If You Chase Two Rabbits, Both Will Escape

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This post forced itself upon me repeatedly during many late nights banging away at the keyboard (is there an equivalent phrase for the world of tablets/touch screens? Somehow, “touching and swiping the screen” doesn’t have the same effect) categorizing consultancy firms in the customized taxonomy I developed for the Ridgecrest CRM database. While going through many hundreds of companies and characterizing each of them according to services model (e.g. Project-Based IT Consulting, IT Outsourcing, etc.), horizontal services offering (e.g. Custom Application Development, Enterprise Performance Management, etc.), product vendor expertise (e.g. IBM, Oracle, etc.), product vendor product expertise (e.g. IBM WebSphere, Oracle EBS, etc.), industry vertical focus (e.g. Life Sciences, Utilities, etc.) and geographic focus (e.g. New York City, US Offshore-China, etc.), I was struck by how many firms spread themselves thin without having a clear focus within any of these parameters. This “all things to all clients” approach can work reasonably well with very large firms that enjoy brand power but it’s a losing strategy in building enterprise value among middle market-sized consultancies.

Lack of business model focus adversely impacts enterprise value on two levels. First, the average operating performance of these types of firms falls far short of their more focused peers. This should be obvious when you think about the challenges of building sales messaging with prospects. What exactly is being pitched, aside from perhaps low pricing and/or personal relationships? Think about it in terms of restaurants. My wife is a steak lover (I can’t stand steak but love hamburgers and hot dogs…figure that one out) and when we go to a seafood restaurant she’ll sometimes be unable to resist ordering a filet, only to invariably be disappointed by the quality compared to that at a great steak house. Straying outside of core expertise breeds mediocrity and firms that go this route tend to have slower growth rates, lower bill rates and poorer margins. This relatively poor operating performance alone drives down potential enterprise value.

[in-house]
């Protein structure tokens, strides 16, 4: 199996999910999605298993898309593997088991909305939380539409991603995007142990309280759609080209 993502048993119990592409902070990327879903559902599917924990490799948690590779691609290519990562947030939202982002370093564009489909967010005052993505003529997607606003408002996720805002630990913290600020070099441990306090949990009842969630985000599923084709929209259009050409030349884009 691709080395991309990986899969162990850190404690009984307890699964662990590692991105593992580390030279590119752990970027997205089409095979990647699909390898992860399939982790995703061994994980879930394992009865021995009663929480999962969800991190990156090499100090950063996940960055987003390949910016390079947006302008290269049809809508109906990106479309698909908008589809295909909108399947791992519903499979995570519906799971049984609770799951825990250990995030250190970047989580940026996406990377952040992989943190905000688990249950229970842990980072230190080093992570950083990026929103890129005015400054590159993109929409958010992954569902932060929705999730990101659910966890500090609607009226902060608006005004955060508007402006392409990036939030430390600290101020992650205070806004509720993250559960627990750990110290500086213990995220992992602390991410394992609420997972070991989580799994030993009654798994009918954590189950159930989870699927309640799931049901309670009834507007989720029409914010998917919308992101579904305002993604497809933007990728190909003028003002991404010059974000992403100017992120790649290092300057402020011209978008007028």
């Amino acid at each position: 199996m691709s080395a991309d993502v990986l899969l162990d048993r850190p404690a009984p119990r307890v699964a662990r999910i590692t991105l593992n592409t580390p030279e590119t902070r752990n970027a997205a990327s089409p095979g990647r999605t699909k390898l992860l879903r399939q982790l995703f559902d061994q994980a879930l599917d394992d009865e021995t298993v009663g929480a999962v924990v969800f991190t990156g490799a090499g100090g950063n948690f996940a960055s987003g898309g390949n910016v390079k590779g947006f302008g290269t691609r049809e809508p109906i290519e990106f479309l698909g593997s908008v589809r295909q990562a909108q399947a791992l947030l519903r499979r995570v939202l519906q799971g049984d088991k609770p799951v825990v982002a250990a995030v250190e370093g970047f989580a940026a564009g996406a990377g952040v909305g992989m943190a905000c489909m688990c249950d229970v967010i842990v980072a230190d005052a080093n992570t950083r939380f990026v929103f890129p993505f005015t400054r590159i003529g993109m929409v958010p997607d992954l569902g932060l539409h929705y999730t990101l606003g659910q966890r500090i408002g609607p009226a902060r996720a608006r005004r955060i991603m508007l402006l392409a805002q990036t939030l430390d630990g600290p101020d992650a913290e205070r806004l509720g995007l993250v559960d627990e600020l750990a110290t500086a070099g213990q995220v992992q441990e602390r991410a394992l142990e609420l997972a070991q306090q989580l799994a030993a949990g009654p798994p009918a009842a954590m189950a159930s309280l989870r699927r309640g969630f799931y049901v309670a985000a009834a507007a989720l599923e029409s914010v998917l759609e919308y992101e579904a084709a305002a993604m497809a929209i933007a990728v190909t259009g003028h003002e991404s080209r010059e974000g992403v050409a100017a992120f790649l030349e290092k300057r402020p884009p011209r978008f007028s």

However, the more important impact is upstream from this and is digital in nature. Before enterprise value to be offered by a buyer may be degraded by subpar financial results, there must be a buyer willing to actually make an offer of any sort. And this is the real problem with this model: there is very, very little (if any) demand from consultancy buyers for unfocused, undifferentiated business model firms. There was a time when purely financially-oriented roll-up buyers roamed the landscape looking to aggregate revenue with little regard for clarity of offerings but those days are long gone. The current species of buyer is looking to fill specific gaps or deepen thin coverage within its portfolio. For the firm looking to acquire a project-based consultancy focused on the Oracle Hyperion suite of products, the target company doing a smattering of Hyperion work mixed in with dashes of network integration and retail training in desktop apps will be of zero interest. Similarly, the buyer looking for a consultancy specializing in cloud migration strategy for the energy vertical will ignore the firm that does work scattered across eight different industries.

This does not mean that a firm must be hyper-specialized to generate high enterprise value. In fact, one can take the idea of focus too far and become such a niche player that obtaining sufficient scale to be attractive to any buyer becomes nearly impossible. The firm tightly focused on being the world’s best open source-based custom app development shop serving the chimney sweep industry within the city of Peoria may have a great story for its target client base but will never be able to move beyond a few valuable consultants to scale-based enterprise value. What I mean instead is that consultancies should find some dimension among those I described above to serve as the center of its marketing message, to both clients and, eventually, potential acquirers. Some firms achieve this by providing many services, across many technology domains and an extended geographic market but doing so largely within a single industry. Others work across all industries and multiple geographies while being domain experts in a particular technology. Still others provide a limited number of services entirely to clients within a particular city, marketing to consultants based on lack of required travel and to clients based on having the best people and attractive rate structures not burdened by travel cost reimbursement. There are many approaches to building a focused value proposition to clients. Pick one of them, execute well and enterprise value benefits will follow.


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